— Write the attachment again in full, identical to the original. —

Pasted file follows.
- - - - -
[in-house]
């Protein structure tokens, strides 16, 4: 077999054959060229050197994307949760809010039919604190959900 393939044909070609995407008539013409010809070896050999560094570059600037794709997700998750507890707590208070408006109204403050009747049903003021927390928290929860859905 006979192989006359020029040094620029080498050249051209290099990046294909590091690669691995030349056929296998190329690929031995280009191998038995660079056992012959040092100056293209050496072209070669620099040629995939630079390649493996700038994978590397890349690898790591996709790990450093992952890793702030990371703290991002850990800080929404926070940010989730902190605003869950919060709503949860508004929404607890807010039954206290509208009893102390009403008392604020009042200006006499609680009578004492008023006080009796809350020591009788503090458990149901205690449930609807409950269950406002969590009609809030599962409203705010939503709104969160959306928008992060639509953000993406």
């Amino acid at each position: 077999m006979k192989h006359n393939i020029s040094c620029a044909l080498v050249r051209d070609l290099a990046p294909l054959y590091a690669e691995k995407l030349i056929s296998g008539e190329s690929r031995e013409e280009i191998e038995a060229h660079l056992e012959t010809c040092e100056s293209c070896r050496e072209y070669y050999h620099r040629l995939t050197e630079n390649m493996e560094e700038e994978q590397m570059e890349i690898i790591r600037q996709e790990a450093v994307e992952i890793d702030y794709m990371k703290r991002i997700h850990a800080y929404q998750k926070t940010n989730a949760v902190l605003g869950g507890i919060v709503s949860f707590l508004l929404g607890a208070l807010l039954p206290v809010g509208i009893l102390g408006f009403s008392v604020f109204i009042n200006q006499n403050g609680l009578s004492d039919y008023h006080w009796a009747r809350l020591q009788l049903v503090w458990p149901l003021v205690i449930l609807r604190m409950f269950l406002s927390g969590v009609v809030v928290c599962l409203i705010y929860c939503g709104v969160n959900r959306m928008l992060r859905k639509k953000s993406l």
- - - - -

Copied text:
[in-house]
């Protein structure tokens, strides 16, 4: 077999054959060229050197994307949760809010039919604190959900 393939044909070609995407008539013409010809070896050999560094570059600037794709997700998750507890707590208070408006109204403050009747049903003021927390928290929860859905 006979192989006359020029040094620029080498050249051209290099990046294909590091690669691995030349056929296998190329690929031995280009191998038995660079056992012959040092100056293209050496072209070669620099040629995939630079390649493996700038994978590397890349690898790591996709790990450093992952890793702030990371703290991002850990800080929404926070940010989730902190605003869950919060709503949860508004929404607890807010039954206290509208009893102390009403008392604020009042200006006499609680009578004492008023006080009796809350020591009788503090458990149901205690449930609807409950269950406002969590009609809030599962409203705010939503709104969160959306928008992060639509953000993406």
């Amino acid at each position: 077999m006979k192989h006359n393939i020029s040094c620029a044909l080498v050249r051209d070609l290099a990046p294909l054959y590091a690669e691995k995407l030349i056929s296998g008539e190329s690929r031995e013409e280009i191998e038995a060229h660079l056992e012959t010809c040092e100056s293209c070896r050496e072209y070669y050999h620099r040629l995939t050197e630079n390649m493996e560094e700038e994978q590397m570059e890349i690898i790591r600037q996709e790990a450093v994307e992952i890793d702030y794709m990371k703290r991002i997700h850990a800080y929404q998750k926070t940010n989730a949760v902190l605003g869950g507890i919060v709503s949860f707590l508004l929404g607890a208070l807010l039954p206290v809010g509208i009893l102390g408006f009403s008392v604020f109204i009042n200006q006499n403050g609680l009578s004492d039919y008023h006080w009796a009747r809350l020591q009788l049903v503090w458990p149901l003021v205690i449930l609807r604190m409950f269950l406002s927390g969590v009609v809030v928290c599962l409203i705010y929860c939503g709104v969160n959900r959306m928008l992060r859905k639509k953000s993406l």